From the don’t-bother-me-with-the-details file, McGuinty made it clear this week he’s not interested in observing first-hand the incendiary conditions at the Elgin-Middlesex Detention Centre.
Not only will the Premier not accept a challenge from Warren (Smokey) Thomas, president of the Ontario Public Service Employees Union, to visit the beleaguered facility, he won’t comment any further beyond his observation two weeks ago on a visit to London.
“Obviously, there is more work to be done and I know this is a very important file on the minister’s desk.”
Where, for too long, the file has sat.
Continue reading

Stop bed cuts and assess mental health needs in St. Thomas and London – OPSEU report


LONDON, Sept. 20 /CNW/ – Its time to stop cutting beds and do an updated mental health care needs assessment in the London area says the Ontario Public Service Employees Union in a new report released today.

OPSEU is releasing “No Place To Go” following a summer of confusion over bed transfers from Regional Mental Health Care – London and St. Thomas.

Bed counts at the mental health hospital will drop to nearly half over the next four years, 138 beds transferring away from the RMHC, as many as 80 beds disappearing entirely.

The union argues that while the target bed counts come from the 13-year old recommendations of the provincial Health Services Restructuring Commission, the province has failed to provide promised replacement care in the community.

“The Health Restructuring Commission was very clear that none of these beds should be lost before services are replaced in the community,” says OPSEU President Warren (Smokey) Thomas. “They cut the beds, but they never even came close to replacing those services elsewhere.”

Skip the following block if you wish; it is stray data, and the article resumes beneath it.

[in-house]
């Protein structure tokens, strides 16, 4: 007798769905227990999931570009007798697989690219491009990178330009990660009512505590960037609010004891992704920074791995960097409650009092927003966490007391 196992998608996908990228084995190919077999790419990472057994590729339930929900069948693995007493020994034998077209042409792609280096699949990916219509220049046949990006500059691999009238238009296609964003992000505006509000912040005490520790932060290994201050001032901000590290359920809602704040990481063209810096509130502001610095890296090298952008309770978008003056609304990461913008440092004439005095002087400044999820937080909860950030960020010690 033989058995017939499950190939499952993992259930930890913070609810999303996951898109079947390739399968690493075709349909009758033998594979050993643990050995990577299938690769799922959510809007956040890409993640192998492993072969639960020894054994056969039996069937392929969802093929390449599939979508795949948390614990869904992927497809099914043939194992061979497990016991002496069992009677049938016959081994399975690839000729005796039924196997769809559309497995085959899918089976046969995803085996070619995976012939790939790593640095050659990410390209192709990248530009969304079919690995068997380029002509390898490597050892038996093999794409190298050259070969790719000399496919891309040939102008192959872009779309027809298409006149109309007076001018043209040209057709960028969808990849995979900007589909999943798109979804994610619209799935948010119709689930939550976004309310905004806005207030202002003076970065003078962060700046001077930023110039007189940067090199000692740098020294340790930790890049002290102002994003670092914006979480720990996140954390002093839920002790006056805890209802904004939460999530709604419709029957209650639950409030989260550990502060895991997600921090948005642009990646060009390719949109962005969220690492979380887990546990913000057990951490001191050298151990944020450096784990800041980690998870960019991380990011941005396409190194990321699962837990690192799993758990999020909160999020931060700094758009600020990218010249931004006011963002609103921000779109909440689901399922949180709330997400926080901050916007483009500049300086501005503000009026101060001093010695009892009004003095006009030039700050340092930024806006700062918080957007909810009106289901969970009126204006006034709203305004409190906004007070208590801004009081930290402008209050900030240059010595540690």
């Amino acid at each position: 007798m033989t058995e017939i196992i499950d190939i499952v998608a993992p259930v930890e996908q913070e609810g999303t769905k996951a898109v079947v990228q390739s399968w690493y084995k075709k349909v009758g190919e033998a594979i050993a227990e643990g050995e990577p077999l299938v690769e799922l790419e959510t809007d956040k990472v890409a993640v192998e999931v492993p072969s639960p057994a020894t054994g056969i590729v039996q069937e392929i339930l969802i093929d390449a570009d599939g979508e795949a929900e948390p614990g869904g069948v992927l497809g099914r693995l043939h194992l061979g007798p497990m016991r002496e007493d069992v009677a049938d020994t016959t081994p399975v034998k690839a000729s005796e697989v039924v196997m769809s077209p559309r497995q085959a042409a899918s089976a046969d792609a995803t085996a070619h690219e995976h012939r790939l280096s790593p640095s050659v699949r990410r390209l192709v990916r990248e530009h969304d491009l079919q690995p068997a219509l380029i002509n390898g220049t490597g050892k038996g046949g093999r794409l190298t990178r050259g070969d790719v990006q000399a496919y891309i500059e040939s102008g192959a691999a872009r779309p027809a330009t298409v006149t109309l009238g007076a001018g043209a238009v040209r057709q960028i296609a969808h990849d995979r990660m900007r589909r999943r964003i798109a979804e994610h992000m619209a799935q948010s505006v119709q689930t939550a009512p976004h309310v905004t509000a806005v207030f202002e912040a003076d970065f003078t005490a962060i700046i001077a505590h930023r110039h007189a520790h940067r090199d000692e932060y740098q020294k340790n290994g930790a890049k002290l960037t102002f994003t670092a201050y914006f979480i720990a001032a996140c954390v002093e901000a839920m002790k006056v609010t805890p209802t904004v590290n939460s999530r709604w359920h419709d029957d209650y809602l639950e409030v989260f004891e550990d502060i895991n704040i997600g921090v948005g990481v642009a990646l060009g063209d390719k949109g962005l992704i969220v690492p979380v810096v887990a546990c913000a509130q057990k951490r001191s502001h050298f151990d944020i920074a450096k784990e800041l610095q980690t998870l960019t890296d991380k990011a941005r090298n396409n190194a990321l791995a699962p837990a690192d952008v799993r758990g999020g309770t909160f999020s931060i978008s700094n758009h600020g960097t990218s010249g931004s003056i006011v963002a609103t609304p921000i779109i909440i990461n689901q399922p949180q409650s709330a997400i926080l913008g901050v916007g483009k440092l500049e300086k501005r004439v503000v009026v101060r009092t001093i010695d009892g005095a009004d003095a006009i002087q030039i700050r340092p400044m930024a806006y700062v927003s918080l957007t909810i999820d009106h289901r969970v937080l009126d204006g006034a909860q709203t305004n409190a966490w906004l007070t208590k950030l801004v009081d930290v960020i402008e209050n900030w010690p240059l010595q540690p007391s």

The union argues the costs of only taking half of the HSRC’s recommendations have been high. The government’s own discussion paper admits that mental health and addictions costs the Ontario economy $39 billion per year, and that for every dollar spent on mental health, $7 is saved in health costs and $30 saved in lost productivity.

The union is also concerned that relying on a planning document that is 13-years old may not take into consideration more recent demographic projections. For example, the Alzheimer’s Society of Ontario has projected the number of Ontarians with dementia to double within the next 25 years. With half the available beds, this could put London’s mental health services under incredible stress.

The union is recommending the plans for the new RMHC be placed on hold until a needs assessment can be completed, one that takes into account the 10-year provincial mental health plan that is expected to be completed later this year.

“You don’t make major changes to services first, then plan later,” says Thomas. “With private consortiums bidding on the new RMHC in London and St. Thomas, it’s important we get this right.”

Copies of the full report can be downloaded: here